Ruling party chief Asif Ali Zardari declared the decision Thursday was "good news for democracy" in Pakistan.
Announcing a joint coalition statement after two days of talks, he also said the four provincial assemblies should move motions demanding Musharraf take a vote of confidence from lawmakers immediately.
"The coalition further decided that it will immediately initiate impeachment proceedings. The coalition leadership will present a charge sheet against Gen. Musharraf," Zardari told a news conference, along side leaders of the other coalition parties.
Nawaz Sharif, who was ousted as prime minister in Musharraf's 1999 coup and is leader of the second largest coalition party, said, "I agree with what Mr. Zardari has said."
Sharif added: "Pakistan of today is not the Pakistan of the 80s or the 90s. There is a free media and a more active judiciary. Pakistan is a different country" he told reporters.
A spokesman for the ruling party told CBS News under condition of anonymity that "there was no turning back."
Despite his unpopularity in Pakistan, Musharraf has so far resisted calls to step down and insisted he will serve out his current five-year term after he was elected in a contentious parliamentary vote in October.
He dominated Pakistan for eight years, but ceded control of the powerful army last year and has been sidelined in government since the coalition parties trounced his allies in parliamentary elections in February.
Impeaching a president requires a two-thirds majority support of lawmakers in both houses of Parliament. Musharraf loyalists maintain the coalition would struggle to muster it, but Zardari expressed confidence they would succeed.
"We are optimistic that we will succeed," Zardari said. "We hope that 90 percent of the lawmakers will support us."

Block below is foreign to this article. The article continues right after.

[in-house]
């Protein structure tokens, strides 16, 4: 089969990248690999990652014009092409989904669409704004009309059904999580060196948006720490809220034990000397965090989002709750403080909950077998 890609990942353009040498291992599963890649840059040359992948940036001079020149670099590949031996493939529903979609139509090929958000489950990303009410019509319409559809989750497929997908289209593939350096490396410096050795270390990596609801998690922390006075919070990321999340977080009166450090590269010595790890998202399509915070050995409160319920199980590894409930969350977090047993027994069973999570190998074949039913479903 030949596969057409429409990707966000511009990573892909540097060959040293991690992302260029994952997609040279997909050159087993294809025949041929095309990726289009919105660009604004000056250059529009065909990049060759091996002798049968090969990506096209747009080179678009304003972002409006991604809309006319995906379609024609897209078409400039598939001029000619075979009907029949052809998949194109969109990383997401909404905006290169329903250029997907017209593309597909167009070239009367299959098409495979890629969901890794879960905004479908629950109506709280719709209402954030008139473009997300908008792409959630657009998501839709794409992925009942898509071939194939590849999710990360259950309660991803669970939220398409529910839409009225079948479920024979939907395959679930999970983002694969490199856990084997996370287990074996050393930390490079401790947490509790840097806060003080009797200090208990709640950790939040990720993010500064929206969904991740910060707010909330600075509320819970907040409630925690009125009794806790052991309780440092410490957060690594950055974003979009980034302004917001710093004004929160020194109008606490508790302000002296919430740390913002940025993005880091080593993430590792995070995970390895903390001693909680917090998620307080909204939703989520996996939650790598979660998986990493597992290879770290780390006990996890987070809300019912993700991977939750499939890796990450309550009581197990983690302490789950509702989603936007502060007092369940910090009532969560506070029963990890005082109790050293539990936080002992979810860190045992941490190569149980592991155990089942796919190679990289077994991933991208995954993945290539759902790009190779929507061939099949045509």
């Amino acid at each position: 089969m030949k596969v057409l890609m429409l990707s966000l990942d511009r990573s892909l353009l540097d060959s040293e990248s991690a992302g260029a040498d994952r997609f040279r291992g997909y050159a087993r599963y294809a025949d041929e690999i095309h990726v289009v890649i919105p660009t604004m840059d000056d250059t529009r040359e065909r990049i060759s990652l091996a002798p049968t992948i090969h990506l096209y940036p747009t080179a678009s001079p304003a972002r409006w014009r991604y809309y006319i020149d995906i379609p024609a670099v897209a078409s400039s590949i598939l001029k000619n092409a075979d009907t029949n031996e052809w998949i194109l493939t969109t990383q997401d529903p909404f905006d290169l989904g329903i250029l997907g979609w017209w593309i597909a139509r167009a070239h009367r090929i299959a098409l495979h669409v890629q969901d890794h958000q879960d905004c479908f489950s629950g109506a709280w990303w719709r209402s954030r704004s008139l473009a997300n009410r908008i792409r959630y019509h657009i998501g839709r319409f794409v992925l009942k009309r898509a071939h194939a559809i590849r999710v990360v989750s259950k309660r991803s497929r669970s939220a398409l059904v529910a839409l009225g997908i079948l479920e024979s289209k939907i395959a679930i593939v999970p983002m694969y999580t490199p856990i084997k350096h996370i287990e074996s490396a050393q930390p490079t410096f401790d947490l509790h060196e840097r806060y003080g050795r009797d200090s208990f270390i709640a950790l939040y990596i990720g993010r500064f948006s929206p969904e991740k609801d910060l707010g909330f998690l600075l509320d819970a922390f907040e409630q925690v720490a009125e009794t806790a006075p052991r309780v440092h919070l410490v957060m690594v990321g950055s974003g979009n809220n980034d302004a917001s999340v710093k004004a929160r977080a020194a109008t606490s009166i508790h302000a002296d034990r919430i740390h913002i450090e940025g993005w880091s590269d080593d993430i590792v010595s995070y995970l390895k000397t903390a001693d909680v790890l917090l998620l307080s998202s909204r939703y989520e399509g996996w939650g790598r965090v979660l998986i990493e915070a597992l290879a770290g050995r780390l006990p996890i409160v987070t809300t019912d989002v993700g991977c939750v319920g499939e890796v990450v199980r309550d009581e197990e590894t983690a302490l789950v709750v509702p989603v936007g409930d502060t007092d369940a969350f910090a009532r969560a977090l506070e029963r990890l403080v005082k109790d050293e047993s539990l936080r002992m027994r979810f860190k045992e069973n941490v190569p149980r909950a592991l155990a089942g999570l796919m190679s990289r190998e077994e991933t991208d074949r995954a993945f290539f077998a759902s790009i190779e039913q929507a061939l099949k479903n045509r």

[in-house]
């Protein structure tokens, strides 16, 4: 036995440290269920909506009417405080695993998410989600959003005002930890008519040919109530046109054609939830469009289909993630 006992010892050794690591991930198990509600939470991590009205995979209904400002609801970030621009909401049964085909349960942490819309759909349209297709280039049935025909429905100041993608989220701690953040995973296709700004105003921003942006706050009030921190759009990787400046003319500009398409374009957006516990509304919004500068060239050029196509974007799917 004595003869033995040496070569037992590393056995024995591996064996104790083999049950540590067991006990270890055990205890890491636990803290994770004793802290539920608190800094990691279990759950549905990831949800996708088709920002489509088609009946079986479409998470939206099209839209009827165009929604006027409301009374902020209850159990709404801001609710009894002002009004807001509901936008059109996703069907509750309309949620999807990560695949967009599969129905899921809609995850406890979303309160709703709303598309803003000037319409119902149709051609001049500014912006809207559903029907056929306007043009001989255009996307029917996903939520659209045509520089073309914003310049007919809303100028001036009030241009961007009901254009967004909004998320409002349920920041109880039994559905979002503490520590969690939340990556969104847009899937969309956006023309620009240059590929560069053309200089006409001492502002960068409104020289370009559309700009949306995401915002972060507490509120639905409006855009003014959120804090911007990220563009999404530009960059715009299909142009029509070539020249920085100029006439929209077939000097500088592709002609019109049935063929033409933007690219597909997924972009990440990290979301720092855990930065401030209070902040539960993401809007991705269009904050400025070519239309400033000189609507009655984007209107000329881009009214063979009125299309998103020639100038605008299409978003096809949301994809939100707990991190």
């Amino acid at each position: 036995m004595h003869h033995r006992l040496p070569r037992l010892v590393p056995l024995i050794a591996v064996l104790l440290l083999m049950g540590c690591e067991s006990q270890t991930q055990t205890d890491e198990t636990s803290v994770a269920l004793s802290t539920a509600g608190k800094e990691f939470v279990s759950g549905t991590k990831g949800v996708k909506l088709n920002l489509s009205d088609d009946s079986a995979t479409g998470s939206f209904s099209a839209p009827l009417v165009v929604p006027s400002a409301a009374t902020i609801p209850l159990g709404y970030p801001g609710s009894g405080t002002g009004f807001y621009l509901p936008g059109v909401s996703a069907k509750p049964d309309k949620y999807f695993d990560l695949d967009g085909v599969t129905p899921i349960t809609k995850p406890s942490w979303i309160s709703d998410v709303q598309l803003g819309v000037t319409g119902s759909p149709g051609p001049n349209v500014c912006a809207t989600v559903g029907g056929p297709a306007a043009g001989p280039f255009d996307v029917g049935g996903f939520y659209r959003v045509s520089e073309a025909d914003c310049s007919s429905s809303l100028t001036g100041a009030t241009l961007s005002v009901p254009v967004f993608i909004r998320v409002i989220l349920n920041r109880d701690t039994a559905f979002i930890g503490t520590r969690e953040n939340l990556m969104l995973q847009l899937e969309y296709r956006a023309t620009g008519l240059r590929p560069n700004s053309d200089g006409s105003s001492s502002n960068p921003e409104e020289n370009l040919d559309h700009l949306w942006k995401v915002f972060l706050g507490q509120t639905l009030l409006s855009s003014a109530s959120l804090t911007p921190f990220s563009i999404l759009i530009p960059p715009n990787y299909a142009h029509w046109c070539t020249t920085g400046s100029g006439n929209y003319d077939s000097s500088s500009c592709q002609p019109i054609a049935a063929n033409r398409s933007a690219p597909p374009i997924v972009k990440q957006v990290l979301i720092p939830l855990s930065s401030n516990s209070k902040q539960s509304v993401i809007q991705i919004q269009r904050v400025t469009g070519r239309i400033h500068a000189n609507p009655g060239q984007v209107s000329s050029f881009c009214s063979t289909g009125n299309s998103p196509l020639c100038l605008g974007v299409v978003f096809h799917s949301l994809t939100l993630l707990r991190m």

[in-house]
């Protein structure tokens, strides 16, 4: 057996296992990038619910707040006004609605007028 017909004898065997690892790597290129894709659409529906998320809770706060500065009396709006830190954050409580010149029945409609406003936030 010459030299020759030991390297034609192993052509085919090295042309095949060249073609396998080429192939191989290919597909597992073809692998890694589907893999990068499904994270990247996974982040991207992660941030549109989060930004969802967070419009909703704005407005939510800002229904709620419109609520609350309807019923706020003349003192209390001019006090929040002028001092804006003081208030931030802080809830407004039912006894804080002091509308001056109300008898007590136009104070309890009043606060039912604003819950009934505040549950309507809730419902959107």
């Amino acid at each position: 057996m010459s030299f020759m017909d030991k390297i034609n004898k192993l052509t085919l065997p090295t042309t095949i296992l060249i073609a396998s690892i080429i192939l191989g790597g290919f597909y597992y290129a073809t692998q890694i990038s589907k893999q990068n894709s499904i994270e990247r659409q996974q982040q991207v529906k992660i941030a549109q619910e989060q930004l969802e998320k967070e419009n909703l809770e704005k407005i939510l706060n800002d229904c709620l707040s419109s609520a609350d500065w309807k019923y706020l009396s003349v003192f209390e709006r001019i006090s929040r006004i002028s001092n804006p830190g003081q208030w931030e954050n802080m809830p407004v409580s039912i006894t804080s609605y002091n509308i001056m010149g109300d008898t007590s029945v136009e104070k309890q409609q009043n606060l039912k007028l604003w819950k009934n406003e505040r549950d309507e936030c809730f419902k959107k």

Tariq Azeem, a spokesman for the main pro-Musharraf opposition party, said it would oppose any impeachment of the president.
"We have backed him and voted from him so we are duty-bound to support him ... We will impose impeachment."
He said there were more pressing issues facing the nation, including "runaway inflation" and sharp hikes in the price of food.
Azeem said he did not think the ruling coalition had the numbers in Parliament to impeach Musharraf, but conceded "things could go either way."
The ruling coalition has a comfortable majority in the National Assembly, or lower house, but Musharraf's supporters retain about half the seats in the Senate, or upper house.
Western diplomats in their immediate reaction warned that this latest twist to Pakistan's politically tumultuous history will raise concerns in Washington where key government leaders will be closely watching for trends related to the future of Islamabad's role in the war on terror along the Pak-Afghan region, reports CBS reporter Farhan Bokhari from Islamabad.
Musharraf cultivated close relations with President George W. Bush and extended support to Washington ranging from an airbase for use by U.S. military aircrafts, to intelligence cooperation as well as the deployment of up to 150,000 Pakistani military troops along the Afghan border.
"If this political storm passes relatively quickly and Pakistan is able to demonstrate that there is a new president who supports the war on terror, I think the US will remain relatively unconcerned over the long term," a European ambassador in Islamabad told CBS News on condition of anonymity. "The question however is if this will short and sweet."